As fans gear up to place their bets on Super Bowl LVII, Attorney General Matthew J. Platkin and the New Jersey Division of Gaming Enforcement (DGE) announced a new, groundbreaking Responsible Gaming Initiative to identify and help problem gamblers by utilizing information already collected by online gaming operators about their patrons’ playing habits.
As part of the Initiative, the DGE will work with online wagering companies to use technology to identify and work to address at-risk patrons. Operators of gambling platforms will now be required to analyze electronically maintained player data to determine whether a patron is showing signs of problem gambling behavior.
In planning since March 2022, this cutting-edge initiative launched on January 1, 2023 and is the first program of its kind in the country to be implemented.
“Under the Murphy Administration, New Jersey has become a national leader in online casino games and sports wagering, and with that growth comes a responsibility to ensure that individuals at risk for compulsive gambling have access to the resources they need to get help. It is no coincidence that our announcement comes just a week ahead of one of the biggest days in sports wagering, serving as a reminder of how devastating a gambling addiction can be. This new initiative will allow the Division of Gaming Enforcement to work with the gaming industry to identify problematic patterns in player wagering behavior and intervene before they escalate,” Attorney General Platkin said.
Player data is already captured by operators, but now that data will be used in a new way, to uncover potential problem gambling patterns. As part of the terms and conditions in user agreements that must be signed before access is granted to online gambling platforms, players consent to have their play monitored and recorded in order to, among other things, prevent fraud, identity theft, theft, and cheating.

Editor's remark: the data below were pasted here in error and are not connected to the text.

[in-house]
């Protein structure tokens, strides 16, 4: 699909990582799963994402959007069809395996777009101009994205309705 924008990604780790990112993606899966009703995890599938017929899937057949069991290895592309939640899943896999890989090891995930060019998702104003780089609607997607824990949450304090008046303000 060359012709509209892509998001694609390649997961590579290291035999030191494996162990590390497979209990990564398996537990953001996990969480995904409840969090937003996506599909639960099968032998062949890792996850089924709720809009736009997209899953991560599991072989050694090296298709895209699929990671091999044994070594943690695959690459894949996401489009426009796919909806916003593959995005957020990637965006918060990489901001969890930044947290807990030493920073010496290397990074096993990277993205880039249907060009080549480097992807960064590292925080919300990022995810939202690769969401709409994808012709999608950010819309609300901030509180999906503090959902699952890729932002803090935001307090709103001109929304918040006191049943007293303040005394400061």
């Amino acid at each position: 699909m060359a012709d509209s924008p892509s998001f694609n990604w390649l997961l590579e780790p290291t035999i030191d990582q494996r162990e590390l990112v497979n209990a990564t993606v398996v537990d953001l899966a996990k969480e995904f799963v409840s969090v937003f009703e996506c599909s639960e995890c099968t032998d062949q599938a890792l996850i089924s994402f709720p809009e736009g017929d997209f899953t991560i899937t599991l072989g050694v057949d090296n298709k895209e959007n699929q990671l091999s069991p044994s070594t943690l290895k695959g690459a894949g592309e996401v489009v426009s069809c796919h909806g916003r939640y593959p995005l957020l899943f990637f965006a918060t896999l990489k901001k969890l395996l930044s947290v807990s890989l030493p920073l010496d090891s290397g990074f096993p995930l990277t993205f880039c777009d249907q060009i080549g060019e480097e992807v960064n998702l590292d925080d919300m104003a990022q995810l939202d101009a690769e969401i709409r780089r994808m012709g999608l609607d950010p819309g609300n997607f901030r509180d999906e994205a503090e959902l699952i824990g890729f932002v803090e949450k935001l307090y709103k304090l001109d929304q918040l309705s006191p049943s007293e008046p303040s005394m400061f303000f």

Operators of online wagering platforms also currently train their staff members who interact with players to identify red flags indicative of a gambling disorder — but this new effort ensures that data, not just observation by platform personnel, will be used to pinpoint players who might need help, and dedicated responsible gaming personnel will reach out to them.
The DGE has set specific parameters on what patron activities operators should be looking for, including the following warning signs:
- players whose gambling time increases from week to week
- bettors who repeatedly self-impose cool-off periods from gaming
- those who wager until they have less than one dollar in their accounts
- players who regularly access the self-exclusion page on the operator’s website without ultimately executing an exclusion.
In addition to problematic play, platforms will also be monitoring for account activity that could be indicative of problem gambling, including deposits for thousands of dollars being made in a short span of time, or a player making multiple requests in a 24-hour span to increase the limits on deposits or losses.